Still I think we have to fess up...the embodiment of "the broad masses of people who oppose the U.S. occupation and ambitions to control the whole region," as Sunsara doesn't recognize is a part of the Islamist movements...that is the "masses of people" in a Palestinian concentration camp sometimes support Hamas, Hezbollah, and not PFLP.

ZACK

I really think this article has a LOT to say and is very timely. Really good that this got put up for us to read.

I couldn't help but think whilst reading the "Socialist Worker" article that it was short and without any real grounding for criticism. It just didn't seem to really explain how supporting neither imperialism or it's "enemy" radical Islamists was apparently not possible. I guess they're the attitude that for all the Islamists' faults "at least they're fighting imperialism", which is a dangerous place to be in.

Think of what you can stoop to supporting if you carry this mindset? I find it ghastly that they seem to give only ONE sentence to the issue of where women stand in the world of Islam. I suppose for them to have their support they mustn't look at that rather ugly side of them.

G. Frohman

The following passage is from a recent (4/24/07) interview with Ganapathy, General Secretary, Communist Party Of India (Maoist).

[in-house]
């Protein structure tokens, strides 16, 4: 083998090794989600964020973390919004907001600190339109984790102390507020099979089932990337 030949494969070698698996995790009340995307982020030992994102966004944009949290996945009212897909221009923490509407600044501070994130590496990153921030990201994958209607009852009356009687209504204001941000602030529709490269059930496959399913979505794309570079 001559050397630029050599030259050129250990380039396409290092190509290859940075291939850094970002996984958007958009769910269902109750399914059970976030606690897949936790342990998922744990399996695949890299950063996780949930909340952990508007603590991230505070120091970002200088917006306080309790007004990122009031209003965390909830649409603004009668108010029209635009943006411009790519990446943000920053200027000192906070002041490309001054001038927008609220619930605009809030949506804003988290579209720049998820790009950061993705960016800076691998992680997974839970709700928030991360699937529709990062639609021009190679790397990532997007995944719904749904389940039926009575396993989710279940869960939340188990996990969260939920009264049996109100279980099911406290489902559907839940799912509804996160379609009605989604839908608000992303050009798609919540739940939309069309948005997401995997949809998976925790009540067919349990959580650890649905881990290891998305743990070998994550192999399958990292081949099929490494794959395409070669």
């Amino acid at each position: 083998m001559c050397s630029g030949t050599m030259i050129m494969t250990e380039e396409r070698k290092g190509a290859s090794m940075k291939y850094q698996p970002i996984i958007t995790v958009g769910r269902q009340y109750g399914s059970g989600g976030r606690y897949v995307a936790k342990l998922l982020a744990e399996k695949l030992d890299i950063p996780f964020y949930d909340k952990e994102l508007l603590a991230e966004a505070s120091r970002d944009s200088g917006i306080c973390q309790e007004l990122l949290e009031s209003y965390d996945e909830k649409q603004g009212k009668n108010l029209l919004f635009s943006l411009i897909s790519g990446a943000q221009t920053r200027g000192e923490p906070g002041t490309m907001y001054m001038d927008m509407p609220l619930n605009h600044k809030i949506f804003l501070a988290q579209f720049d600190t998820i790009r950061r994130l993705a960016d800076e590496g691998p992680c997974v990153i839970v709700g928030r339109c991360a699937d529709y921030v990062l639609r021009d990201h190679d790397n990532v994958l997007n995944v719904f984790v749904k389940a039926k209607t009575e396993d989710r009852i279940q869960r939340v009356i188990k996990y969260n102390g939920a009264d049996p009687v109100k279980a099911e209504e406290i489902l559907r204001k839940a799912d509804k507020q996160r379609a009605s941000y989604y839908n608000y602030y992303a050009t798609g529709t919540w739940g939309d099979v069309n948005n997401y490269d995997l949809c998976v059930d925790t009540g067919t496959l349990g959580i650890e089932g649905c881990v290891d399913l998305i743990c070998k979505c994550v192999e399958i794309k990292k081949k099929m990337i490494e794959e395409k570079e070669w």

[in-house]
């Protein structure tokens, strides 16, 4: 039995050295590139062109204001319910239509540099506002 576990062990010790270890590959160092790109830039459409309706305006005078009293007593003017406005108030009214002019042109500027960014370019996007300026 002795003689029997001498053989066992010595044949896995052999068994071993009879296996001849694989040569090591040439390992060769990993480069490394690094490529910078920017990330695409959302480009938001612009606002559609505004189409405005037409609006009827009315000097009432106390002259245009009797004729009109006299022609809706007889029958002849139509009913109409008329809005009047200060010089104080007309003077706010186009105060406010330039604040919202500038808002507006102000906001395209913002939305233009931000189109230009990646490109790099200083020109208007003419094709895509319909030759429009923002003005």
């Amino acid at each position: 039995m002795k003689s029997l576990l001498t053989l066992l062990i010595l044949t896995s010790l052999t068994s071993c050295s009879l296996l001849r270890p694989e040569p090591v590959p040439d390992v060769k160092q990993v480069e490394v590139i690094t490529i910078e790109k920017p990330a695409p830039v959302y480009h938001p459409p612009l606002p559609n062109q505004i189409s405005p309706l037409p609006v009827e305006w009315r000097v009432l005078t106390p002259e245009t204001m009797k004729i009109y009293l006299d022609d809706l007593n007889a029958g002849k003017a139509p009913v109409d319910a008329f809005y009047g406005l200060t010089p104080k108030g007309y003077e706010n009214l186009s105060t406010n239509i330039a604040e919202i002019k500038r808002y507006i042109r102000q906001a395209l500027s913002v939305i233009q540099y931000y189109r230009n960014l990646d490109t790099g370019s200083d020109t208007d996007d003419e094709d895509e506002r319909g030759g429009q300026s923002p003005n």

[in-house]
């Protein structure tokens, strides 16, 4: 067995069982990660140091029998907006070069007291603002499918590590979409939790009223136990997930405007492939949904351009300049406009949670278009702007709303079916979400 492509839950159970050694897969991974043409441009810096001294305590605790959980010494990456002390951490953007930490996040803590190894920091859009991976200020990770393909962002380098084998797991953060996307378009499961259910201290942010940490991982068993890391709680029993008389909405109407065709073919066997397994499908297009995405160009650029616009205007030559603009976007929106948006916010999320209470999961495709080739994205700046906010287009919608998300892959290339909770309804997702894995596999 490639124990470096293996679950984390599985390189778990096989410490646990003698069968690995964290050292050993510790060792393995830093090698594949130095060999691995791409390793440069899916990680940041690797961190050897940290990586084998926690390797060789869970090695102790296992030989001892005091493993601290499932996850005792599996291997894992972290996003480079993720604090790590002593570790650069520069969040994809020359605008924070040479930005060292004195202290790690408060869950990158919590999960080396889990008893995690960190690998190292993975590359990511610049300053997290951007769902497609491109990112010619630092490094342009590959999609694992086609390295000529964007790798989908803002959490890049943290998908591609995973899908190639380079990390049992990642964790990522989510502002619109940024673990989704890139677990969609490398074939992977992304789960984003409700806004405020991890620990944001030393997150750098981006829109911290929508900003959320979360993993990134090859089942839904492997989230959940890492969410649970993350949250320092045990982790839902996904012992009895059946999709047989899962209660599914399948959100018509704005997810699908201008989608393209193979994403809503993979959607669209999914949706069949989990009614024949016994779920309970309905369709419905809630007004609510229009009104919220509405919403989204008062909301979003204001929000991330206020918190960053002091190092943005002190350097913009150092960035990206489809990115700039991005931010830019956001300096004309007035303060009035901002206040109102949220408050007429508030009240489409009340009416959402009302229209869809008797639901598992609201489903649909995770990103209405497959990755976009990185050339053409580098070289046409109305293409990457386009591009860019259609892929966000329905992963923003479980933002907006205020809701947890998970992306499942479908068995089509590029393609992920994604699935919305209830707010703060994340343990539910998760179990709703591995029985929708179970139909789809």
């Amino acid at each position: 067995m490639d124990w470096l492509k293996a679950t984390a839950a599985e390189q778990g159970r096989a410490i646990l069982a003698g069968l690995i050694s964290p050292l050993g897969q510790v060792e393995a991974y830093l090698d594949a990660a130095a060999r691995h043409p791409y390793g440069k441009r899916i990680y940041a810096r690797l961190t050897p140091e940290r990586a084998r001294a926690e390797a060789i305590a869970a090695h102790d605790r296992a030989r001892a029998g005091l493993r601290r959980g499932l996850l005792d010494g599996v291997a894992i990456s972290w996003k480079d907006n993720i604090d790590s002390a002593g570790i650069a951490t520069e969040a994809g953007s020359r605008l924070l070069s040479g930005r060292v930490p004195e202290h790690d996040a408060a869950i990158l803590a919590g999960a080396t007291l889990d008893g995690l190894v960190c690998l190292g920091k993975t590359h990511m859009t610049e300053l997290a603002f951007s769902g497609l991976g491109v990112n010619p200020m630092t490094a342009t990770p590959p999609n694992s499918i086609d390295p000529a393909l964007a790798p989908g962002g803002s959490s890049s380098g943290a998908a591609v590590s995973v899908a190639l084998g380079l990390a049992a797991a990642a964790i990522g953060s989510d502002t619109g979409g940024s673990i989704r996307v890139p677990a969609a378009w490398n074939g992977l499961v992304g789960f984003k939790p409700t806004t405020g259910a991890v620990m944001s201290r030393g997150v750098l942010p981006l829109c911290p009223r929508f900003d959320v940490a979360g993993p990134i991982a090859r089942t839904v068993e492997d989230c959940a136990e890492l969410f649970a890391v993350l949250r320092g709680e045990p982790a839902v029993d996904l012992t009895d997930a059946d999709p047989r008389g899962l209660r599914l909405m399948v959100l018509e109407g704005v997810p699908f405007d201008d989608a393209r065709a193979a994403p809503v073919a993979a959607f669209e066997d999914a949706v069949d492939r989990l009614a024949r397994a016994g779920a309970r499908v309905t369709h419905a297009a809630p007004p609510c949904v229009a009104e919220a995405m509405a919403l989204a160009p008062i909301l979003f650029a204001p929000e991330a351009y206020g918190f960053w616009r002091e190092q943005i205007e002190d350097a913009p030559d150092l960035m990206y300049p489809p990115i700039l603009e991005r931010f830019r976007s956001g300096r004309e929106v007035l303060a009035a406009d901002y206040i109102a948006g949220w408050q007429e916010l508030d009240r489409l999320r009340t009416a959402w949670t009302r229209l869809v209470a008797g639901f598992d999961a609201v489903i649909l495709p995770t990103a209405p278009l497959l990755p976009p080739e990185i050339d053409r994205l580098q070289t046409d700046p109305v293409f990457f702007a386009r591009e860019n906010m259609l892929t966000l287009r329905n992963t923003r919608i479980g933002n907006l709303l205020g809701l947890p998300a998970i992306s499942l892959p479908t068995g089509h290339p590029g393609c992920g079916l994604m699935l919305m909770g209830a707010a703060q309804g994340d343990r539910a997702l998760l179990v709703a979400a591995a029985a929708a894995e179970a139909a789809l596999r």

I'm posting it not because I fundamentally agree with it, but because it's worth knowing the spectrum of opinion on the topic out there in the Maoist movement.


On the Islamic Upsurge:

Q: But globally the fight is now becoming pro-globalisation versus Islamic upsurge˜in this scheme of things how do you see a classless society?

A: Globalisation is a war on the people and on every value cherished by the people for centuries. Globalisation is the ideology of the market fundamentalists. The market fundamentalists are destroying everything a nation had possessed and preserved for centuries. They promote nothing but sheer greed and self-interest with the sole aim of global hegemony and the means to achieve it is a war on all fronts˜military, economic, political, cultural, psychological. And to achieve this "lofty" goal, they think even the destruction of the world is collateral damage.

There is a people's upsurge against globalization all over the world and Islamic upsurge is an integral part of the worldwide people's upsurge against imperialism, imperialist globalization and war.